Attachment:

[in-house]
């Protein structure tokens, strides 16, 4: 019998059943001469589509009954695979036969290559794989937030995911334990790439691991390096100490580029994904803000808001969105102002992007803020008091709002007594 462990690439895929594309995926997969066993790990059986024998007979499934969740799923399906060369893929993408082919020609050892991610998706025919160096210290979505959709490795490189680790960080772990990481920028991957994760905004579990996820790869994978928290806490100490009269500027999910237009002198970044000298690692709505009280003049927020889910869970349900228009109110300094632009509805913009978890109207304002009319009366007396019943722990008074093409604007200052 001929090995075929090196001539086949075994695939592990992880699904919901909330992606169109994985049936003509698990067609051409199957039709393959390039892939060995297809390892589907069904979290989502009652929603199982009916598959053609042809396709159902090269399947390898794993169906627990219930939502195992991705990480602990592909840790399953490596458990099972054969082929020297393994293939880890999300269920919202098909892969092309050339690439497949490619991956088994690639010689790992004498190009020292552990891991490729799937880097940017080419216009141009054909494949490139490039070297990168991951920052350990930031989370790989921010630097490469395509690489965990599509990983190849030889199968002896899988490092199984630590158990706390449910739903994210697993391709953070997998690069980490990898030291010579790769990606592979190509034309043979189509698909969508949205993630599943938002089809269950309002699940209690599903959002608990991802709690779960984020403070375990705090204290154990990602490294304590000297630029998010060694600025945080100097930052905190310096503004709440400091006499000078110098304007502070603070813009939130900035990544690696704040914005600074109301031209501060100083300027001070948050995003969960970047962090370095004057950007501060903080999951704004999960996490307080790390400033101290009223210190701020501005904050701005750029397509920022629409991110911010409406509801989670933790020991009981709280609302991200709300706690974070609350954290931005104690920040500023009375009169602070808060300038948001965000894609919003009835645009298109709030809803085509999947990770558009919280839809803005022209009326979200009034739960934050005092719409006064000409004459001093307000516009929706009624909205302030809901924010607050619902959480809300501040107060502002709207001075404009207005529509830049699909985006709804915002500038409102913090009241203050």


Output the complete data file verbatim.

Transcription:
[in-house]
């Protein structure tokens, strides 16, 4: 019998059943001469589509009954695979036969290559794989937030995911334990790439691991390096100490580029994904803000808001969105102002992007803020008091709002007594 462990690439895929594309995926997969066993790990059986024998007979499934969740799923399906060369893929993408082919020609050892991610998706025919160096210290979505959709490795490189680790960080772990990481920028991957994760905004579990996820790869994978928290806490100490009269500027999910237009002198970044000298690692709505009280003049927020889910869970349900228009109110300094632009509805913009978890109207304002009319009366007396019943722990008074093409604007200052 001929090995075929090196001539086949075994695939592990992880699904919901909330992606169109994985049936003509698990067609051409199957039709393959390039892939060995297809390892589907069904979290989502009652929603199982009916598959053609042809396709159902090269399947390898794993169906627990219930939502195992991705990480602990592909840790399953490596458990099972054969082929020297393994293939880890999300269920919202098909892969092309050339690439497949490619991956088994690639010689790992004498190009020292552990891991490729799937880097940017080419216009141009054909494949490139490039070297990168991951920052350990930031989370790989921010630097490469395509690489965990599509990983190849030889199968002896899988490092199984630590158990706390449910739903994210697993391709953070997998690069980490990898030291010579790769990606592979190509034309043979189509698909969508949205993630599943938002089809269950309002699940209690599903959002608990991802709690779960984020403070375990705090204290154990990602490294304590000297630029998010060694600025945080100097930052905190310096503004709440400091006499000078110098304007502070603070813009939130900035990544690696704040914005600074109301031209501060100083300027001070948050995003969960970047962090370095004057950007501060903080999951704004999960996490307080790390400033101290009223210190701020501005904050701005750029397509920022629409991110911010409406509801989670933790020991009981709280609302991200709300706690974070609350954290931005104690920040500023009375009169602070808060300038948001965000894609919003009835645009298109709030809803085509999947990770558009919280839809803005022209009326979200009034739960934050005092719409006064000409004459001093307000516009929706009624909205302030809901924010607050619902959480809300501040107060502002709207001075404009207005529509830049699909985006709804915002500038409102913090009241203050």